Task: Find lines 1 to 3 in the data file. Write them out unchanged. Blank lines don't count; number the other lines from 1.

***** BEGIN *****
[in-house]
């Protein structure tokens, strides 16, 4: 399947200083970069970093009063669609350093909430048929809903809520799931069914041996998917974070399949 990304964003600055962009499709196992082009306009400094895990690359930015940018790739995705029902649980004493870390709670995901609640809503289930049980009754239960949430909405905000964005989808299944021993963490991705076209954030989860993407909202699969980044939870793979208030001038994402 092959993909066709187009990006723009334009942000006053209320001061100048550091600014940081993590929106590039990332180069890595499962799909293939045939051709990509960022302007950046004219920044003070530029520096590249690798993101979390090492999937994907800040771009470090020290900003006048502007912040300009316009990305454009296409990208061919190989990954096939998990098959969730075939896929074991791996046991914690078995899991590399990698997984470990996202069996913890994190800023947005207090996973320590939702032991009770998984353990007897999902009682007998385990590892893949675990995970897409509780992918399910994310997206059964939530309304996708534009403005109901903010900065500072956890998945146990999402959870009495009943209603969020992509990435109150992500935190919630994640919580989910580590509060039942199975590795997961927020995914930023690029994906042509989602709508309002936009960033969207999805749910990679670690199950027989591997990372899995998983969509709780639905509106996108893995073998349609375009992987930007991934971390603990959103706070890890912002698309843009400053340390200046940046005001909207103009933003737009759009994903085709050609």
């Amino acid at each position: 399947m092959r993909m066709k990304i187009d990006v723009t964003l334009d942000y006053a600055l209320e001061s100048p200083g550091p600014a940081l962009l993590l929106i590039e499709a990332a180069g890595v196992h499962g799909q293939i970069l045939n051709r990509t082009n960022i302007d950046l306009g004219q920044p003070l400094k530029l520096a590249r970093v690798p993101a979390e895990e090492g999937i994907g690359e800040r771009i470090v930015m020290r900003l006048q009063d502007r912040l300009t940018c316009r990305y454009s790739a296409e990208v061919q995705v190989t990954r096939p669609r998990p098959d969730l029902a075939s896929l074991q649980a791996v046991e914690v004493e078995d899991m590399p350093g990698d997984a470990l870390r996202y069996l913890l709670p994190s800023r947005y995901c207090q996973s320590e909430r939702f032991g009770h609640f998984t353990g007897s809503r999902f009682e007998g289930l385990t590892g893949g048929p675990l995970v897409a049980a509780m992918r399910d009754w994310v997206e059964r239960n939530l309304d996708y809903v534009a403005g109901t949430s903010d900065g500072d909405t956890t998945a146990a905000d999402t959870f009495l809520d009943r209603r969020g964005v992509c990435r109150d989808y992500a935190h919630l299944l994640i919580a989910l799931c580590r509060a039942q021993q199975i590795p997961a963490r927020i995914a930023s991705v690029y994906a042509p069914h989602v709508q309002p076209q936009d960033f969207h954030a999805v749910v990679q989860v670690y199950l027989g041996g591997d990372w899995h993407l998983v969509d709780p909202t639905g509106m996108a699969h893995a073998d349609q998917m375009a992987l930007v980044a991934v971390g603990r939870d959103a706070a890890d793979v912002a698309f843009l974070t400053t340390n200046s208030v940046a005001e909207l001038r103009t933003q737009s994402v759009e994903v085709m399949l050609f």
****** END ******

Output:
[in-house]
């Protein structure tokens, strides 16, 4: 399947200083970069970093009063669609350093909430048929809903809520799931069914041996998917974070399949 990304964003600055962009499709196992082009306009400094895990690359930015940018790739995705029902649980004493870390709670995901609640809503289930049980009754239960949430909405905000964005989808299944021993963490991705076209954030989860993407909202699969980044939870793979208030001038994402 092959993909066709187009990006723009334009942000006053209320001061100048550091600014940081993590929106590039990332180069890595499962799909293939045939051709990509960022302007950046004219920044003070530029520096590249690798993101979390090492999937994907800040771009470090020290900003006048502007912040300009316009990305454009296409990208061919190989990954096939998990098959969730075939896929074991791996046991914690078995899991590399990698997984470990996202069996913890994190800023947005207090996973320590939702032991009770998984353990007897999902009682007998385990590892893949675990995970897409509780992918399910994310997206059964939530309304996708534009403005109901903010900065500072956890998945146990999402959870009495009943209603969020992509990435109150992500935190919630994640919580989910580590509060039942199975590795997961927020995914930023690029994906042509989602709508309002936009960033969207999805749910990679670690199950027989591997990372899995998983969509709780639905509106996108893995073998349609375009992987930007991934971390603990959103706070890890912002698309843009400053340390200046940046005001909207103009933003737009759009994903085709050609």
């Amino acid at each position: 399947m092959r993909m066709k990304i187009d990006v723009t964003l334009d942000y006053a600055l209320e001061s100048p200083g550091p600014a940081l962009l993590l929106i590039e499709a990332a180069g890595v196992h499962g799909q293939i970069l045939n051709r990509t082009n960022i302007d950046l306009g004219q920044p003070l400094k530029l520096a590249r970093v690798p993101a979390e895990e090492g999937i994907g690359e800040r771009i470090v930015m020290r900003l006048q009063d502007r912040l300009t940018c316009r990305y454009s790739a296409e990208v061919q995705v190989t990954r096939p669609r998990p098959d969730l029902a075939s896929l074991q649980a791996v046991e914690v004493e078995d899991m590399p350093g990698d997984a470990l870390r996202y069996l913890l709670p994190s800023r947005y995901c207090q996973s320590e909430r939702f032991g009770h609640f998984t353990g007897s809503r999902f009682e007998g289930l385990t590892g893949g048929p675990l995970v897409a049980a509780m992918r399910d009754w994310v997206e059964r239960n939530l309304d996708y809903v534009a403005g109901t949430s903010d900065g500072d909405t956890t998945a146990a905000d999402t959870f009495l809520d009943r209603r969020g964005v992509c990435r109150d989808y992500a935190h919630l299944l994640i919580a989910l799931c580590r509060a039942q021993q199975i590795p997961a963490r927020i995914a930023s991705v690029y994906a042509p069914h989602v709508q309002p076209q936009d960033f969207h954030a999805v749910v990679q989860v670690y199950l027989g041996g591997d990372w899995h993407l998983v969509d709780p909202t639905g509106m996108a699969h893995a073998d349609q998917m375009a992987l930007v980044a991934v971390g603990r939870d959103a706070a890890d793979v912002a698309f843009l974070t400053t340390n200046s208030v940046a005001e909207l001038r103009t933003q737009s994402v759009e994903v085709m399949l050609f």